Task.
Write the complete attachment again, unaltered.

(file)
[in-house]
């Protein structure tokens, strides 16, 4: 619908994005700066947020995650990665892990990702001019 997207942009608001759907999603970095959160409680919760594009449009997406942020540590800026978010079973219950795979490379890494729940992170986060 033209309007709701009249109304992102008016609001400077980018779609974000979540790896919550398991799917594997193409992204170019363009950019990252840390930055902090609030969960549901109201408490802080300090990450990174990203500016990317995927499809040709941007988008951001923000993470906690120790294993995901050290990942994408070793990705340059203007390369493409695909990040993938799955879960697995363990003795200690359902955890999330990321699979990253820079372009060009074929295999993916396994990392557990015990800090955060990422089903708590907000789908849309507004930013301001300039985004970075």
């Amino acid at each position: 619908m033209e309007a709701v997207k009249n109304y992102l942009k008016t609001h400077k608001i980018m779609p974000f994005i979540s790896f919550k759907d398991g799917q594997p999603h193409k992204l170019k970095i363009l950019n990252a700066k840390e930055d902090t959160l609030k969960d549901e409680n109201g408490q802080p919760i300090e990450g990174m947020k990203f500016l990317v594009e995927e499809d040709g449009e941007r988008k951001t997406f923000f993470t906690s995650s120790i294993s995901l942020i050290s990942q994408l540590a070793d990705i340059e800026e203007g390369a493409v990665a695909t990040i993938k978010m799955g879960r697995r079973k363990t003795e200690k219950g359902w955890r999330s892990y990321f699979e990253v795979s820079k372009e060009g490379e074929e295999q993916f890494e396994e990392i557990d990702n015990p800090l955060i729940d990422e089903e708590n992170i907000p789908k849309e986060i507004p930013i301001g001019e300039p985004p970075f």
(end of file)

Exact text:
[in-house]
């Protein structure tokens, strides 16, 4: 619908994005700066947020995650990665892990990702001019 997207942009608001759907999603970095959160409680919760594009449009997406942020540590800026978010079973219950795979490379890494729940992170986060 033209309007709701009249109304992102008016609001400077980018779609974000979540790896919550398991799917594997193409992204170019363009950019990252840390930055902090609030969960549901109201408490802080300090990450990174990203500016990317995927499809040709941007988008951001923000993470906690120790294993995901050290990942994408070793990705340059203007390369493409695909990040993938799955879960697995363990003795200690359902955890999330990321699979990253820079372009060009074929295999993916396994990392557990015990800090955060990422089903708590907000789908849309507004930013301001300039985004970075």
């Amino acid at each position: 619908m033209e309007a709701v997207k009249n109304y992102l942009k008016t609001h400077k608001i980018m779609p974000f994005i979540s790896f919550k759907d398991g799917q594997p999603h193409k992204l170019k970095i363009l950019n990252a700066k840390e930055d902090t959160l609030k969960d549901e409680n109201g408490q802080p919760i300090e990450g990174m947020k990203f500016l990317v594009e995927e499809d040709g449009e941007r988008k951001t997406f923000f993470t906690s995650s120790i294993s995901l942020i050290s990942q994408l540590a070793d990705i340059e800026e203007g390369a493409v990665a695909t990040i993938k978010m799955g879960r697995r079973k363990t003795e200690k219950g359902w955890r999330s892990y990321f699979e990253v795979s820079k372009e060009g490379e074929e295999q993916f890494e396994e990392i557990d990702n015990p800090l955060i729940d990422e089903e708590n992170i907000p789908k849309e986060i507004p930013i301001g001019e300039p985004p970075f």